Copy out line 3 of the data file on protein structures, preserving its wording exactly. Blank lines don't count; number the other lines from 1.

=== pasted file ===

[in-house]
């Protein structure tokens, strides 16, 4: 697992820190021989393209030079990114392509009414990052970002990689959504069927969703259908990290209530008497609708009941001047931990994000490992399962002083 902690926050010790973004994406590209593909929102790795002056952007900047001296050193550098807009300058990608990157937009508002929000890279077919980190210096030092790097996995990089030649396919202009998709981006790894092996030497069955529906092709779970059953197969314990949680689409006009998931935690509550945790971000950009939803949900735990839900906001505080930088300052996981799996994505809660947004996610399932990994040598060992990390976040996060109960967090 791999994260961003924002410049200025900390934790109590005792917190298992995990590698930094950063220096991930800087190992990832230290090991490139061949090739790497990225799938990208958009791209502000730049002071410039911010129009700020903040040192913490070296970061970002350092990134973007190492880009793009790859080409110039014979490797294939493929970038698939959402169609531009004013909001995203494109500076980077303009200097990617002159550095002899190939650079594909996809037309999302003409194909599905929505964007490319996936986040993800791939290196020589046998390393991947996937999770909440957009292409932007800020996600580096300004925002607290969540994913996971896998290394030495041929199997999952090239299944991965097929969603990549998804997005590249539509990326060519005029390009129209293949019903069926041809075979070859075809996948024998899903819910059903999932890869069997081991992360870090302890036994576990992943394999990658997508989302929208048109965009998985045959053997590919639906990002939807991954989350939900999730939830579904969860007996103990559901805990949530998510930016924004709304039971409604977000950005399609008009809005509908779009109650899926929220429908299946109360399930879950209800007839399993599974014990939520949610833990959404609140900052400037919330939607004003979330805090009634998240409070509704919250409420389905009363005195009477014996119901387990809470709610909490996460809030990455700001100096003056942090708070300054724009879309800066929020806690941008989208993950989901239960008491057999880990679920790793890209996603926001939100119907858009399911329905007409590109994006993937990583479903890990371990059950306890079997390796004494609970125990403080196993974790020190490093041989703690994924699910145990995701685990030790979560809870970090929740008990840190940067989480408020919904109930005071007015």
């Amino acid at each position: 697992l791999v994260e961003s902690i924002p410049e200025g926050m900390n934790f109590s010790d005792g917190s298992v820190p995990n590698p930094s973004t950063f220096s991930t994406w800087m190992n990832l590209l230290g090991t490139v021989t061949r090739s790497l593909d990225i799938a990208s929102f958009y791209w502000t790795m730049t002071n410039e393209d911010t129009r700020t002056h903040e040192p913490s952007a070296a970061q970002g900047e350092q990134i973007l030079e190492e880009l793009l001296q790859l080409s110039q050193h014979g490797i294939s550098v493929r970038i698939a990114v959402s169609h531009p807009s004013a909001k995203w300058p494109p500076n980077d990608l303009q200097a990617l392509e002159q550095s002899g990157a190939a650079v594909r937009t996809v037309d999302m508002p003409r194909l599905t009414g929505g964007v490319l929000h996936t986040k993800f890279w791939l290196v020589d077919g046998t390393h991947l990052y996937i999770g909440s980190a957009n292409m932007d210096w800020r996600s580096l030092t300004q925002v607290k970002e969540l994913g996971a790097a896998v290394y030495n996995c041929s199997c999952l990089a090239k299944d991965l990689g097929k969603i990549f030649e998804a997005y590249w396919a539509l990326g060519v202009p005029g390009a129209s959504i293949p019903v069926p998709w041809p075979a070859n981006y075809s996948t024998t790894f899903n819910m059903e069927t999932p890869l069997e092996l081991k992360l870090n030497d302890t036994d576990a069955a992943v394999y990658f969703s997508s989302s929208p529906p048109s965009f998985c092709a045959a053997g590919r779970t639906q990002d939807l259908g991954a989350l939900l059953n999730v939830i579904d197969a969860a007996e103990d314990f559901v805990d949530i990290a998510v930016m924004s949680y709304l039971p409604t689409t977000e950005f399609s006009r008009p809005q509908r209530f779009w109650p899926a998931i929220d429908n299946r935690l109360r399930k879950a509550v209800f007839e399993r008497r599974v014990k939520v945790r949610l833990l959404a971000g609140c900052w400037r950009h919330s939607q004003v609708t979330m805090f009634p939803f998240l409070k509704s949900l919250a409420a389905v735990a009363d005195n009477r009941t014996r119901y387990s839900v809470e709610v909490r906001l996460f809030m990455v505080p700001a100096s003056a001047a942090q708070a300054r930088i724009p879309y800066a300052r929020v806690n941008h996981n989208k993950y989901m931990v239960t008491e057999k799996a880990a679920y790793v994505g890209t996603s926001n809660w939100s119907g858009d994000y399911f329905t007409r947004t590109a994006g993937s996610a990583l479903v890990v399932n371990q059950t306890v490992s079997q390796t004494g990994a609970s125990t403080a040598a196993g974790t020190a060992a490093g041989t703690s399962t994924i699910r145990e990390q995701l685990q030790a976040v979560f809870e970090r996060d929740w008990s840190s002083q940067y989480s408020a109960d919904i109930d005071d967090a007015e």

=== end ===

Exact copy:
């Amino acid at each position: 697992l791999v994260e961003s902690i924002p410049e200025g926050m900390n934790f109590s010790d005792g917190s298992v820190p995990n590698p930094s973004t950063f220096s991930t994406w800087m190992n990832l590209l230290g090991t490139v021989t061949r090739s790497l593909d990225i799938a990208s929102f958009y791209w502000t790795m730049t002071n410039e393209d911010t129009r700020t002056h903040e040192p913490s952007a070296a970061q970002g900047e350092q990134i973007l030079e190492e880009l793009l001296q790859l080409s110039q050193h014979g490797i294939s550098v493929r970038i698939a990114v959402s169609h531009p807009s004013a909001k995203w300058p494109p500076n980077d990608l303009q200097a990617l392509e002159q550095s002899g990157a190939a650079v594909r937009t996809v037309d999302m508002p003409r194909l599905t009414g929505g964007v490319l929000h996936t986040k993800f890279w791939l290196v020589d077919g046998t390393h991947l990052y996937i999770g909440s980190a957009n292409m932007d210096w800020r996600s580096l030092t300004q925002v607290k970002e969540l994913g996971a790097a896998v290394y030495n996995c041929s199997c999952l990089a090239k299944d991965l990689g097929k969603i990549f030649e998804a997005y590249w396919a539509l990326g060519v202009p005029g390009a129209s959504i293949p019903v069926p998709w041809p075979a070859n981006y075809s996948t024998t790894f899903n819910m059903e069927t999932p890869l069997e092996l081991k992360l870090n030497d302890t036994d576990a069955a992943v394999y990658f969703s997508s989302s929208p529906p048109s965009f998985c092709a045959a053997g590919r779970t639906q990002d939807l259908g991954a989350l939900l059953n999730v939830i579904d197969a969860a007996e103990d314990f559901v805990d949530i990290a998510v930016m924004s949680y709304l039971p409604t689409t977000e950005f399609s006009r008009p809005q509908r209530f779009w109650p899926a998931i929220d429908n299946r935690l109360r399930k879950a509550v209800f007839e399993r008497r599974v014990k939520v945790r949610l833990l959404a971000g609140c900052w400037r950009h919330s939607q004003v609708t979330m805090f009634p939803f998240l409070k509704s949900l919250a409420a389905v735990a009363d005195n009477r009941t014996r119901y387990s839900v809470e709610v909490r906001l996460f809030m990455v505080p700001a100096s003056a001047a942090q708070a300054r930088i724009p879309y800066a300052r929020v806690n941008h996981n989208k993950y989901m931990v239960t008491e057999k799996a880990a679920y790793v994505g890209t996603s926001n809660w939100s119907g858009d994000y399911f329905t007409r947004t590109a994006g993937s996610a990583l479903v890990v399932n371990q059950t306890v490992s079997q390796t004494g990994a609970s125990t403080a040598a196993g974790t020190a060992a490093g041989t703690s399962t994924i699910r145990e990390q995701l685990q030790a976040v979560f809870e970090r996060d929740w008990s840190s002083q940067y989480s408020a109960d919904i109930d005071d967090a007015e």